After-school program benefits from school, 4-H collaboration
ADRIAN — After most of their peers had boarded school buses or begun their walk home Wednesday, the pint-sized participants of Dragon Adventures ran off some of their excess energy, grabbed a carton of milk and frosted cinnamon roll and tried to settle in for a lesson in barn quilt design.
The after-school program has been going strong for about 15 years, according to Adrian Elementary Principal Russ Lofthus. It was initially established through a Family Connections collaborative grant, though student fees now cover the costs for programming.
Three and a half years ago, with the hiring of Jessica Dibbern as after school program coordinator, Dragon Adventures expanded from two days per week to five days per week. They meet for about an hour and a half after school.
Shortly thereafter, Dibbern and Nobles County 4-H Program Coordinator Katie Klosterbuer began a conversation about expanding 4-H’s involvement with Dragon Adventures.
Initially, 4-H provided programming only during National 4-H Week as a way to promote the youth leadership organization. With Dibbern and Klosterbuer teaming up, 4-H now provides the lesson plan every Wednesday.
“4-H is a big part of our district,” said Lofthus, adding that the growing collaboration with the youth organization has worked well.
Each Wednesday, Adrian High School juniors Elizabeth Erwin and Kendra Frodermann transition from students to craft teachers, song leaders and leadership builders as they work with more than a dozen kids, many of them kindergarteners.
The teens use the skills they’ve learned as 4-H Ambassadors, youth leaders and camp counselors to guide the weekly program. This week, they taught students how to design and create their own barn quilt.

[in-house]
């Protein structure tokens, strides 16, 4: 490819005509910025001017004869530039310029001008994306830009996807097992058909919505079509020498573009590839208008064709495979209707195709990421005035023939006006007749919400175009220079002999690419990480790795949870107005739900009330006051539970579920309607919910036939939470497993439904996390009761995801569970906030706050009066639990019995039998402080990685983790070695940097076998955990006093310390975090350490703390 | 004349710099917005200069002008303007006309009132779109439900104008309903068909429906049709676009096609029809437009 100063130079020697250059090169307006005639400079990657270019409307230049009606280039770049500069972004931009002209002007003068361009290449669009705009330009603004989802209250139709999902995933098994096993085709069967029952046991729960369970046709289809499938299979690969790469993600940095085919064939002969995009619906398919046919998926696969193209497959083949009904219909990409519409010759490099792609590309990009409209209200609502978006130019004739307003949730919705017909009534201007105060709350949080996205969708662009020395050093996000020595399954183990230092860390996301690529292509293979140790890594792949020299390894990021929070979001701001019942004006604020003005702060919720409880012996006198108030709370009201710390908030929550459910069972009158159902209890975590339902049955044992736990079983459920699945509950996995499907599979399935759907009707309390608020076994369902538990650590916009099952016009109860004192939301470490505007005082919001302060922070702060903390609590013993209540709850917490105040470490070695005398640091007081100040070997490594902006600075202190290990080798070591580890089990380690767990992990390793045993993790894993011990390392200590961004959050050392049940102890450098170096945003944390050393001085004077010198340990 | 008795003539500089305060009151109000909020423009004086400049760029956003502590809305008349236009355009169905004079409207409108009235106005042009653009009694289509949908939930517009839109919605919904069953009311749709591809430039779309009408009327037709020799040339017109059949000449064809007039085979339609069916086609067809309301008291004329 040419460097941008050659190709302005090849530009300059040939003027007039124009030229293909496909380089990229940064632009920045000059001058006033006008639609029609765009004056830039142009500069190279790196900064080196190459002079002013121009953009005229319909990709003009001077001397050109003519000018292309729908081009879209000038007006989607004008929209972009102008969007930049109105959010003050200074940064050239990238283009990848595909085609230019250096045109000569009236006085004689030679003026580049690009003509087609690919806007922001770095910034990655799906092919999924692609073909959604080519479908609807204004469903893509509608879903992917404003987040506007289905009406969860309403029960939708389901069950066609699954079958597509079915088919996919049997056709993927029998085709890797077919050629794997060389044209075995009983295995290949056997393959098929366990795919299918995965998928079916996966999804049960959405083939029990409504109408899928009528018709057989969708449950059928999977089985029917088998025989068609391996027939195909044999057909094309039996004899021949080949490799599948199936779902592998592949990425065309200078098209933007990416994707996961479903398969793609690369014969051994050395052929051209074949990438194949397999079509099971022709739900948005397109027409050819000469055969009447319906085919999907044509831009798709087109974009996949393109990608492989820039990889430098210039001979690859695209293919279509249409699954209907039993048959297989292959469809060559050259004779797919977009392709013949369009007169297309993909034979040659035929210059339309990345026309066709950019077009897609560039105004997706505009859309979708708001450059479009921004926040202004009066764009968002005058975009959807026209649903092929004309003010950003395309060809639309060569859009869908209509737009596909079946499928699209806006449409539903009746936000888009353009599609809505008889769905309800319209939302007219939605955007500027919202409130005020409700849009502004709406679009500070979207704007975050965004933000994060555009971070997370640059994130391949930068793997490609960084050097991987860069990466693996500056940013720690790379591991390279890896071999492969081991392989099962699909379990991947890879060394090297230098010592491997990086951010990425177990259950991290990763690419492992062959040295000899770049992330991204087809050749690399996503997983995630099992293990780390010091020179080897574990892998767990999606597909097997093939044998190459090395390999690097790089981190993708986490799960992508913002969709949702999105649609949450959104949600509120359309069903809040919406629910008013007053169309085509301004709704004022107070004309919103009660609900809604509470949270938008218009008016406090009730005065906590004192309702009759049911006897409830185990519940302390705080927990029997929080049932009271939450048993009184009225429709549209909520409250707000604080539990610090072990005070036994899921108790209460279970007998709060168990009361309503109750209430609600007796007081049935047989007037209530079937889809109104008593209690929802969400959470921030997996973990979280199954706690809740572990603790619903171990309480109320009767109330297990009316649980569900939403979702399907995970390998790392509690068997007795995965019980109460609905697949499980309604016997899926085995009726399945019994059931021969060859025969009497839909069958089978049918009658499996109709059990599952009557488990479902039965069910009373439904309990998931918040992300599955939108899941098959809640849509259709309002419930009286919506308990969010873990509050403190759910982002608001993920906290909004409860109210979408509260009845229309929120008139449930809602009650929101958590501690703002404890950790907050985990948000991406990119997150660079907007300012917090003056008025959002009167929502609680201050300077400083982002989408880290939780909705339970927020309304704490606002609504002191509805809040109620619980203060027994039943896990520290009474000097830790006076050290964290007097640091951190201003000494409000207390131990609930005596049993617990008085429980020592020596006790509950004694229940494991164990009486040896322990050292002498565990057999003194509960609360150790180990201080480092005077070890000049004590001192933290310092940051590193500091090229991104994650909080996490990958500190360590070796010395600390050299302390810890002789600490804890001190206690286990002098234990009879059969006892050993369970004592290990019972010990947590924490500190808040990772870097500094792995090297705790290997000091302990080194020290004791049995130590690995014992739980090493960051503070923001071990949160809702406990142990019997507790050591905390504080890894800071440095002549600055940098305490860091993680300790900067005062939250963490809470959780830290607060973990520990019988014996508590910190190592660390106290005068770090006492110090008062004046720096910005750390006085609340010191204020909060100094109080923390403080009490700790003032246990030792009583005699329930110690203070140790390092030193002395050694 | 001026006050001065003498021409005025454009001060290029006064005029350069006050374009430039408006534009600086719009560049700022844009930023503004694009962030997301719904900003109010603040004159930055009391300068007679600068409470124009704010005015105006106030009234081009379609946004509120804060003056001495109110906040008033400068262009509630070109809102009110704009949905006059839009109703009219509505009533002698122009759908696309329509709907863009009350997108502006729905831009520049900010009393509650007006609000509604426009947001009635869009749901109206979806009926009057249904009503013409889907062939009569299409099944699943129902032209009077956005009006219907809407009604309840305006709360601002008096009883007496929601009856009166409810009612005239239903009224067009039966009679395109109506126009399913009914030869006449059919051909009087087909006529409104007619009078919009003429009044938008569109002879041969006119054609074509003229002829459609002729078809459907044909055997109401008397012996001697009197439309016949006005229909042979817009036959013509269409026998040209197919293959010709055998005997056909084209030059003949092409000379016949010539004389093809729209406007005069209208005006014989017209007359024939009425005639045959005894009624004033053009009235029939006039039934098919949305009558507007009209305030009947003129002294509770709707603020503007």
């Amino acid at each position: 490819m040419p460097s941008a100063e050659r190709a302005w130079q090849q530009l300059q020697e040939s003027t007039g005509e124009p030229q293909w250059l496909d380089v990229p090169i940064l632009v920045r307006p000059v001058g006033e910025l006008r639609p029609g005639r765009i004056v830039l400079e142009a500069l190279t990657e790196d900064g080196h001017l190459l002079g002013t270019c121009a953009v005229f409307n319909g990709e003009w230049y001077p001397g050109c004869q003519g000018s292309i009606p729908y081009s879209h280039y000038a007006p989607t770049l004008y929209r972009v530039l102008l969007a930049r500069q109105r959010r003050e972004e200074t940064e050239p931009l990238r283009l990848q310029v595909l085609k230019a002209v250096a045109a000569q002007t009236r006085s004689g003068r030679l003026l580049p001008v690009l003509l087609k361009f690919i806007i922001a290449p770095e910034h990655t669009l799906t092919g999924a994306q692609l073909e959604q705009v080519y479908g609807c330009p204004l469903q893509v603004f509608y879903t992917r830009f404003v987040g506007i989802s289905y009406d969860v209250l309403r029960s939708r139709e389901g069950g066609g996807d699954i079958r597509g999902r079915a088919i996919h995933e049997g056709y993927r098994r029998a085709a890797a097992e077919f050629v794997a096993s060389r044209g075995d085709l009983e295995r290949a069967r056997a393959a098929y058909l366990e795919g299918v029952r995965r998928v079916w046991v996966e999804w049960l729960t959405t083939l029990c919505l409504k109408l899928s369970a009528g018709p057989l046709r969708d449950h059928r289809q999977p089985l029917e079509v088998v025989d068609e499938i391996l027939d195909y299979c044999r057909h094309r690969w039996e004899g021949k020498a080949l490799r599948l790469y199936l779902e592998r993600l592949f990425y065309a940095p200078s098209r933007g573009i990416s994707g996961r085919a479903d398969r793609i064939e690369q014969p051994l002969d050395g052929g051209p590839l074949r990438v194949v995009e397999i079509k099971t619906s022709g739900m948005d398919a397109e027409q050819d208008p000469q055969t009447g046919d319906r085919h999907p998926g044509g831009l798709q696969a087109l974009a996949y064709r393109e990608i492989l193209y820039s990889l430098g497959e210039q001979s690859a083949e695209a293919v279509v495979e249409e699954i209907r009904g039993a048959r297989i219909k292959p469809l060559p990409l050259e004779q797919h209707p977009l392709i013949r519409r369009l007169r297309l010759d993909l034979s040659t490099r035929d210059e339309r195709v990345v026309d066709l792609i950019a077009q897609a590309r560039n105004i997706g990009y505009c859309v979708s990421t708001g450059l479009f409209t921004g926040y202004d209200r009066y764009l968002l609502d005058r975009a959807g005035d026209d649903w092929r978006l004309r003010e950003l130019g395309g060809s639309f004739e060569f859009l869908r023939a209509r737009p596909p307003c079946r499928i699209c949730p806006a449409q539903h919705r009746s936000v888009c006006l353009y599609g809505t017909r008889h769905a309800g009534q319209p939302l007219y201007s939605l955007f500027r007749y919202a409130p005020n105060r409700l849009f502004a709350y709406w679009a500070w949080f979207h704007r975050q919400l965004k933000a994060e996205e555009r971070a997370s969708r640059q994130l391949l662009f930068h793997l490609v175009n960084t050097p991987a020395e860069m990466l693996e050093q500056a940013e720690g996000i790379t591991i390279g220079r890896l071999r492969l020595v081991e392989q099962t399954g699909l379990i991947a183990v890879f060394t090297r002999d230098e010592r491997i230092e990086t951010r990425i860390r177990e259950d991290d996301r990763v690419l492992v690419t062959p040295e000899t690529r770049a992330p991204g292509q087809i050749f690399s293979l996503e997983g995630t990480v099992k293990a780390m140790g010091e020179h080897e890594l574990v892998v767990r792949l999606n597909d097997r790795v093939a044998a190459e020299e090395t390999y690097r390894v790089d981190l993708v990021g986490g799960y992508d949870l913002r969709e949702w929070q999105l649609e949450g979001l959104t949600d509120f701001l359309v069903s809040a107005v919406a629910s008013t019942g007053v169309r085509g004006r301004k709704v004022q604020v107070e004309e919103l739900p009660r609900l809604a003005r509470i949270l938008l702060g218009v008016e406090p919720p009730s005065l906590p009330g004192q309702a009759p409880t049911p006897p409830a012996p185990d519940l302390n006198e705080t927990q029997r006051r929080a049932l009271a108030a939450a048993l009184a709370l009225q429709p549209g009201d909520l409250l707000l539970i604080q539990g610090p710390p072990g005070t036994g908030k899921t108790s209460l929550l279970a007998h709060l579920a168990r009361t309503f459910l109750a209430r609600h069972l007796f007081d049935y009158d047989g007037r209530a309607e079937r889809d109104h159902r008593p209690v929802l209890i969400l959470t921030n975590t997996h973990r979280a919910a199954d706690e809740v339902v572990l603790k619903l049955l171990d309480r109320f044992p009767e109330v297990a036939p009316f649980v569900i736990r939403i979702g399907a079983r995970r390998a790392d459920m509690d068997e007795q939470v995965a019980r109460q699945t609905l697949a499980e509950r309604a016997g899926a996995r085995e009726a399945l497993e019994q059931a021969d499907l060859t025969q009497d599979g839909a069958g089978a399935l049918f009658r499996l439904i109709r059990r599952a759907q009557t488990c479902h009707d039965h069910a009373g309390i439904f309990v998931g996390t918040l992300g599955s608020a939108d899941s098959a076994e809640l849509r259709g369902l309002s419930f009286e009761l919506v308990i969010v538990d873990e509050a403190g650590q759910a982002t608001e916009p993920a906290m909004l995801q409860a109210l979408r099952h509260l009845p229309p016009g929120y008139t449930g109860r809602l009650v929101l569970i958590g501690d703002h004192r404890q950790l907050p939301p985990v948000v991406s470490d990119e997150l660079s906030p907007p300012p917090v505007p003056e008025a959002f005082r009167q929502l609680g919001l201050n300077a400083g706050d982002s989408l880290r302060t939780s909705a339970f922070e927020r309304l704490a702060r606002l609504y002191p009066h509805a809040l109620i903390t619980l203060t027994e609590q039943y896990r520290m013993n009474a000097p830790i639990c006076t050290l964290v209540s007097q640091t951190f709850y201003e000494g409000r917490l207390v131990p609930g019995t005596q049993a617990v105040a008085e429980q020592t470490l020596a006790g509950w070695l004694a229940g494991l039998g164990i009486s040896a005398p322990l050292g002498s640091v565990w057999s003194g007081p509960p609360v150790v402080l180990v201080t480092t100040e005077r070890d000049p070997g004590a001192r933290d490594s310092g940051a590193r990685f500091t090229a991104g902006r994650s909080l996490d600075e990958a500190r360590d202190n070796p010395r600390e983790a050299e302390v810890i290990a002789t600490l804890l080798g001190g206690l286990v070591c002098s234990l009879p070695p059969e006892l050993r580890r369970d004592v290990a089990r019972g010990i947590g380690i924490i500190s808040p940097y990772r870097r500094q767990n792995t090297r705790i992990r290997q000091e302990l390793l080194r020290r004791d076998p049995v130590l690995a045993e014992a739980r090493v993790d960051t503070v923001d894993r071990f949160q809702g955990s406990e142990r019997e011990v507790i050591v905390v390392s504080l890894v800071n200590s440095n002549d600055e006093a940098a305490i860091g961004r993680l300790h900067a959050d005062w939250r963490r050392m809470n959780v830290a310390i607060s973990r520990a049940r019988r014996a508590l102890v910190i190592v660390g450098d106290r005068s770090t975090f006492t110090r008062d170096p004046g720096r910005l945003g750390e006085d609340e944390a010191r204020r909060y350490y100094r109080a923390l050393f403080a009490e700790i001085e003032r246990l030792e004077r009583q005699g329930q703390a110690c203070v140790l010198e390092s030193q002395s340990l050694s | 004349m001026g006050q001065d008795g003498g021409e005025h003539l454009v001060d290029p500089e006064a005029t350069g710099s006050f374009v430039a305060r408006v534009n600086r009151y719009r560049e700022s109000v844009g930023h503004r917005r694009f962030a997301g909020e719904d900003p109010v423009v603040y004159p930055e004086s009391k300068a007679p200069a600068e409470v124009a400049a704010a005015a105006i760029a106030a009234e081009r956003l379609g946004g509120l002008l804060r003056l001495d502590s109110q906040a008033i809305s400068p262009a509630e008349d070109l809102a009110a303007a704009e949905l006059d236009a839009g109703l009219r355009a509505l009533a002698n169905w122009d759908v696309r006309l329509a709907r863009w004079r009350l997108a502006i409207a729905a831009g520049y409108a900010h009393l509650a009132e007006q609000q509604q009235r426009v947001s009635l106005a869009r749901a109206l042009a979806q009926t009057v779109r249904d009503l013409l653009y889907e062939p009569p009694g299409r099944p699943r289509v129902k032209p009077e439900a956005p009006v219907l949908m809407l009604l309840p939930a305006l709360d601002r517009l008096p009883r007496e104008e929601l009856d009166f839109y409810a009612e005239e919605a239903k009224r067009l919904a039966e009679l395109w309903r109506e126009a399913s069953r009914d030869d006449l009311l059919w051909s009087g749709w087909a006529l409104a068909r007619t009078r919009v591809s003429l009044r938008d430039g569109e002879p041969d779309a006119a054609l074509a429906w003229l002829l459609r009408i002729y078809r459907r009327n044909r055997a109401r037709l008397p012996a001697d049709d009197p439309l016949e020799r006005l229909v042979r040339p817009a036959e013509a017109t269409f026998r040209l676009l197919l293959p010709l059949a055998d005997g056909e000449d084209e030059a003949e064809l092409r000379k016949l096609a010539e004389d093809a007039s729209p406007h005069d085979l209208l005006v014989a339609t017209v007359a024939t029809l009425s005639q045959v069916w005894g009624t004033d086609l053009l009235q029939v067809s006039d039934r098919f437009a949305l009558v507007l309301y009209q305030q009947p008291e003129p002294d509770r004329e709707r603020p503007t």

Frodermann, who created a barn quilt on a wood slab last summer as a 4-H craft project, used the project as an example of how students could design and make their own miniature barn quilt.
Noting that blue is a favorite color in her family, Frodermann told the kids how she sat in front of the paint section at a hobby store and began eliminating colors to come up with five complementing shades — three in blue, along with white and gray.
When it was time for the kids to create their own project, they scattered between cafeteria tables and began reaching for brightly colored foam pieces for their design. Frodermann and Erwin helped contain the chaos and keep the kids on task.
“The teens run with it — it’s a youth-teaching-youth opportunity,” said Klosterbuer, who works with Erwin and Frodermann to identify topics and discuss lesson plans.
Each week, the program is different. Sometimes they do STEM (Science, Technology, Engineering and Math) activities, and there have been sessions on foods and nutrition, communication and team building. Erwin and Frodermann also introduce the students to new games and teach them songs they learned at 4-H camp.
This is the third year the teens have volunteered their time to lead the afterschool program.
Klosterbuer said the collaboration has led to two students joining the 4-H Cloverbuds program, which is open to children in kindergarten through second grade. There’s been talk of dually enrolling students in Dragon Adventures and Nobles County 4-H, but that hasn’t happened yet, she added.